Femicide in Northern Ireland during the Covid-19 lockdown: A model for differentiating male offender characteristics

Rea Johnston , John Synnott, Maria Ioannou, Sally-Ann Ashton

Research output: Contribution to journalArticlepeer-review

Abstract

Femicide, the lethal form of gender-based violence against women, is a global health crisis that transcends class and ethnicity. To date, there is no working model for differentiating male femicide offenders within Northern Ireland (NI); therefore, the current study aimed to do this, focusing on the timeframe of the COVID-19 lockdown in 2020. The research has drawn on newspaper articles reporting on the 11 NI femicides perpetrated over a period of 20 months. These crimes were content analysed for the presence or absence of 16 pre-identified offender variables. The data was analysed using a multi-dimensional scaling procedure called Smallest Space Analysis (SSA). Two distinct themes emerged: Chronic Criminal Abuser and Mentally Disturbed. The qualitative data obtained on offender characteristics aligned with the preliminary model for differentiation. Forensic implications pertinent to risk assessment and management are considered. It is argued that NI adopt an active violence against women and girls (VAWG) strategy to effectively tackle the issue of Femicide. Future research may consider a retrospective study of NI Femicide offenders to firmly establish the types of offenders committing femicide for targeted resource allocation.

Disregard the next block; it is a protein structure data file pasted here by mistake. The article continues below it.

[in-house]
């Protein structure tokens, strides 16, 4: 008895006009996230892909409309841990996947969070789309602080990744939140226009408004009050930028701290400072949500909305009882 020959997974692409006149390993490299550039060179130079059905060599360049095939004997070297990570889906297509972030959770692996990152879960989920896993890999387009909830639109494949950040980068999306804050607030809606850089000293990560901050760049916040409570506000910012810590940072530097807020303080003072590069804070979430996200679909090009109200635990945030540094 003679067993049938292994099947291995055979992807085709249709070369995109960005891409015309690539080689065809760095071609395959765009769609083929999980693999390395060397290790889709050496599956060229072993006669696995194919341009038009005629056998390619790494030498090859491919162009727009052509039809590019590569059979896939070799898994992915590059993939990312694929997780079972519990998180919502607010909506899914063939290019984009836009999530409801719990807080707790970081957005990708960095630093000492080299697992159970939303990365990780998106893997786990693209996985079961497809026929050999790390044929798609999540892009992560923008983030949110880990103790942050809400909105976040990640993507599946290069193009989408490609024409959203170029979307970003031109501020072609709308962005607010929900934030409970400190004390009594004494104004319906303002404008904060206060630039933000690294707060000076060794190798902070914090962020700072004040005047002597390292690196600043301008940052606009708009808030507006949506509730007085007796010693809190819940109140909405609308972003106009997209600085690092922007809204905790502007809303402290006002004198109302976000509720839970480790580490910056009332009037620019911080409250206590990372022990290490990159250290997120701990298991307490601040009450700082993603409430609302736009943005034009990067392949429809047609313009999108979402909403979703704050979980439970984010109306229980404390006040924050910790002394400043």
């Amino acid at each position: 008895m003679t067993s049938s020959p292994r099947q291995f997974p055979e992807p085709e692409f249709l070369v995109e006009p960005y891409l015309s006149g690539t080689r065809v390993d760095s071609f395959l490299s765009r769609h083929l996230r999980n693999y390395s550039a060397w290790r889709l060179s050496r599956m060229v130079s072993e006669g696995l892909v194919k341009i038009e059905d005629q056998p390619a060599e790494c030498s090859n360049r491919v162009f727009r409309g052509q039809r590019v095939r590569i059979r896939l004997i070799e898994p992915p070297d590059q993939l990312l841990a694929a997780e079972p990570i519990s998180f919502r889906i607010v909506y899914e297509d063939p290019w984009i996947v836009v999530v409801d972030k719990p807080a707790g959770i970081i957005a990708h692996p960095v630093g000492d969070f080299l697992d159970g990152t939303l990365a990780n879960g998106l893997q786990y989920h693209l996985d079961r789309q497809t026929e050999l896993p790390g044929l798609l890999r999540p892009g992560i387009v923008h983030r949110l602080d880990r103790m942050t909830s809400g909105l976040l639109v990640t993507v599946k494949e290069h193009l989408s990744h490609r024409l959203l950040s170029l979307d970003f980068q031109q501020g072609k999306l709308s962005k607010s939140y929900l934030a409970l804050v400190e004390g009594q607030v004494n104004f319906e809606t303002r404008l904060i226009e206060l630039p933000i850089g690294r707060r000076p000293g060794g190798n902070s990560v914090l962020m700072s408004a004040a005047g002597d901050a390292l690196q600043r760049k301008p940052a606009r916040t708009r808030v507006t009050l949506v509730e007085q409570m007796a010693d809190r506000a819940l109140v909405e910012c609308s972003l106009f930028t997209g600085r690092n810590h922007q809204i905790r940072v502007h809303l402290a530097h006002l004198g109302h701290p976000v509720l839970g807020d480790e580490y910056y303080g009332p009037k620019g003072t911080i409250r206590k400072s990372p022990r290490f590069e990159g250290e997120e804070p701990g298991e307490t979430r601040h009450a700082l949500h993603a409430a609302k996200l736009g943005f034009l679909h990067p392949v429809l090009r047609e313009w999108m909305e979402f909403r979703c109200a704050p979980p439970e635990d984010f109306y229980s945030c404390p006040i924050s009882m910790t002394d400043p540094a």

Original languageEnglish
Pages (from-to)52-67
Number of pages16
JournalJournal of Investigative Psychology and Offender Profiling
Volume21
Issue number1
Early online date3 Dec 2023
DOIs
Publication statusPublished - 1 Jan 2024

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